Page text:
The Incredible Hulk (2008)
"The Incredible Hulk" is the second of recent superhero movies starring the big green smashing giant. The first reintroduction was 2003's "The Hulk," which was directed by Ang Lee. Now, I liked Ang Lee's stylistically daring and narrative approach to retelling the story of the Hulk. Too bad nobody else did, hence it's reason for tanking at the box office. So, now we have "The Incredible Hulk" that's not so much a sequel as it is yet another reintroduction to satisfy those who didn't get enough of the Hulk smashing stuff last time around. For them, this is the ideal superhero movie starring the Hulk. For everybody else, it's passable entertainment.
Remember how "Iron Man" didn't feel like a superhero movie? Well, "The Incredible Hulk" sure does. But then again, maybe it was intentional to go the more traditional route because unlike its partner and predecessor, this one's definitely a straightforward superhero movie. There's not much of an intriguingly complex plot here because it basically boils down to the Hulk facing off against a clear-cut nemesis on three different occasions. The movie opens with introductory credits showing a series of images to quickly explain how Dr. Bruce Banner (Edward Norton) got infected by gamma radiation. This brushing over of the entire Hulk back story allows Lee's 2003 version to be simply erased from memory. The new version skips over all the interesting stuff, and we first join Banner in South America as he's still running from the military.
Banner is trying to keep a low profile, but a mishap at a factory alerts General Ross (William Hurt) of Banner's location. A tactical team led by a man by the name of Emil Blonsky (Tim Roth) goes into capture Banner, and after so many days without incident, they see the Hulk for the first time. Banner breaks away, though, and the chase leads them all back to the United States where Banner reunites with his former love, Betty Rose (Liv Tyler). In the 2003 version, Betty Rose was appalled at her father, the general, for trying to use Banner for his power to create an army of super Hulk creatures. Here, she's still upset with him, but much less time is devoted to any emotional resonance. In both movies, too, Banner and Rose are in love but are unable to show it. Here, though, the relationship feels so much less sincere, and we feel no attachment or connection to these two people.
I'm still stuck on the issue that maybe Edward Norton wasn't the best choice to play the man who transforms into the big, hulking beast. Eric Bana perfectly played the tortured soul, while Norton seems to only skim the surface. I know that he's a good actor, so it just feels like here he wasn't even trying. Jennifer Connelly played a much better Betty Rose than Liv Tyler who is surprisingly awkward throughout. It makes the sense of affection between the two of them entirely lifeless. Tim Roth plays a fine villain even if that really only involves a lot of sneering. William Hurt, though, is oddly bland for a man hunting down the Hulk. It's funny that Robert Downey Jr. appears for a 30 second cameo and steals the whole show.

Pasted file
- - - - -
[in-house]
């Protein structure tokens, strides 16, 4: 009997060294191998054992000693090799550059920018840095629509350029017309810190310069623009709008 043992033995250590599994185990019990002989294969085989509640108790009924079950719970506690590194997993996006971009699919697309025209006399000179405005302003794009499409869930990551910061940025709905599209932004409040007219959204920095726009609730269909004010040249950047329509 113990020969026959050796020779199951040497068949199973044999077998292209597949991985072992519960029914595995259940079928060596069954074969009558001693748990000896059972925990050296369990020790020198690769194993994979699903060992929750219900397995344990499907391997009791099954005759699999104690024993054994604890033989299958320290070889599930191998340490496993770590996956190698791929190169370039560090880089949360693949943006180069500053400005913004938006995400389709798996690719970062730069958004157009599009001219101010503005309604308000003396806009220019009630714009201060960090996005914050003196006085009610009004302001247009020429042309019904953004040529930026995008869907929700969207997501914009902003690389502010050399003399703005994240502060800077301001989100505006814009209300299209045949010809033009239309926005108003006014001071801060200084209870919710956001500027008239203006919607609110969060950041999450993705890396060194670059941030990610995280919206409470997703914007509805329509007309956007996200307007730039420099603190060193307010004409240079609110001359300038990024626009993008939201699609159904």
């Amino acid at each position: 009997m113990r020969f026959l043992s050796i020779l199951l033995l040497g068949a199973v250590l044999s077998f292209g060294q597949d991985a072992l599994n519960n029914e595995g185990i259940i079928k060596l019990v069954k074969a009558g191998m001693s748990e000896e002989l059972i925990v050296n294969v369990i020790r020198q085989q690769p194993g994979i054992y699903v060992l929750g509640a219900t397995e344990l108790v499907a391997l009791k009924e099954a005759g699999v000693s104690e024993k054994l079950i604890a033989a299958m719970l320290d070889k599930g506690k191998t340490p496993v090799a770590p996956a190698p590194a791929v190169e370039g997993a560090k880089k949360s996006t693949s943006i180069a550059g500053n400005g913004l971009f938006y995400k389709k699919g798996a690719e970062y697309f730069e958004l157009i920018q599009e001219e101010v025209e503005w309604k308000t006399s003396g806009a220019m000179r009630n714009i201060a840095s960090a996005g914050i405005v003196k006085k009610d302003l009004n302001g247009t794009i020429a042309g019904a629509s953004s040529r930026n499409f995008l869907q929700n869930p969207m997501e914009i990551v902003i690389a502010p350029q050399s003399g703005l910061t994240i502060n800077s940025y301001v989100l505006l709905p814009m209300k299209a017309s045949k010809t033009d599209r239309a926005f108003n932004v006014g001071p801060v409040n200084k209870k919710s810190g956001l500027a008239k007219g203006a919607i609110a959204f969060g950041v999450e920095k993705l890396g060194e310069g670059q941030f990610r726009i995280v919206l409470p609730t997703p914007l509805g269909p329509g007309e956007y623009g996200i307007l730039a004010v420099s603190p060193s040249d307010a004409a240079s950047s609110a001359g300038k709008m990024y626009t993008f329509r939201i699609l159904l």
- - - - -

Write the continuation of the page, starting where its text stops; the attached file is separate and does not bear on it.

Louis Leterrier, director of the "Transporter" movies, decided to take the action-packed route, so it's a good thing these action sequences are persistently thrilling. The sequences involve a lot of military men unloading rounds of automatic weapons into the raging giant. It all builds up to a final encounter between the Hulk and Blonsky, who gets injected with the same Hulk juices and becomes even more of a monstrosity. The two of them duke it out in the streets of New York, and this final climactic brawl certainly delivers. But there's no real motive for the brawl because we still aren't even sure if that's really Bruce Banner behind those glaring green eyes. There's a disconnection between Bruce Banner and the Hulk even apart from the fact of them having zero resemblance to each another. The movie lacks that psychological drama of a man opposite his superhero counterpart, and the continuities between Banner and the green giant are distractingly minuscule.
The special effects are, well, good. Obviously a lot of time and care went into making the Hulk look as realistic as a giant green man possibly can. He's no longer the same bright green and is substituted this time with a grayer green tinge. It feels like this Marvel outing is more for the fans than anything. There are cameos made by both Lou Ferrigno and Stan Lee. Ferrigno's voice is even used for the Hulk himself, and during one point he shouts out, "Hulk smash!" The movie's ending and surprise cameo suggests there's some sort of Marvel superhero collaboration in the making. More so, though, it suggests what a resounding success "Iron Man 2" will be. This reinvention of the Hulk offers, like its lurking protagonist, big, dumb, violent excitement. It probably wasn't the best idea to end with that clever cameo by Tony Stark, though, because then viewers sit there realizing how less fun, less sophisticated, and less witty "The Incredible Hulk" is and how much better "Iron Man" was.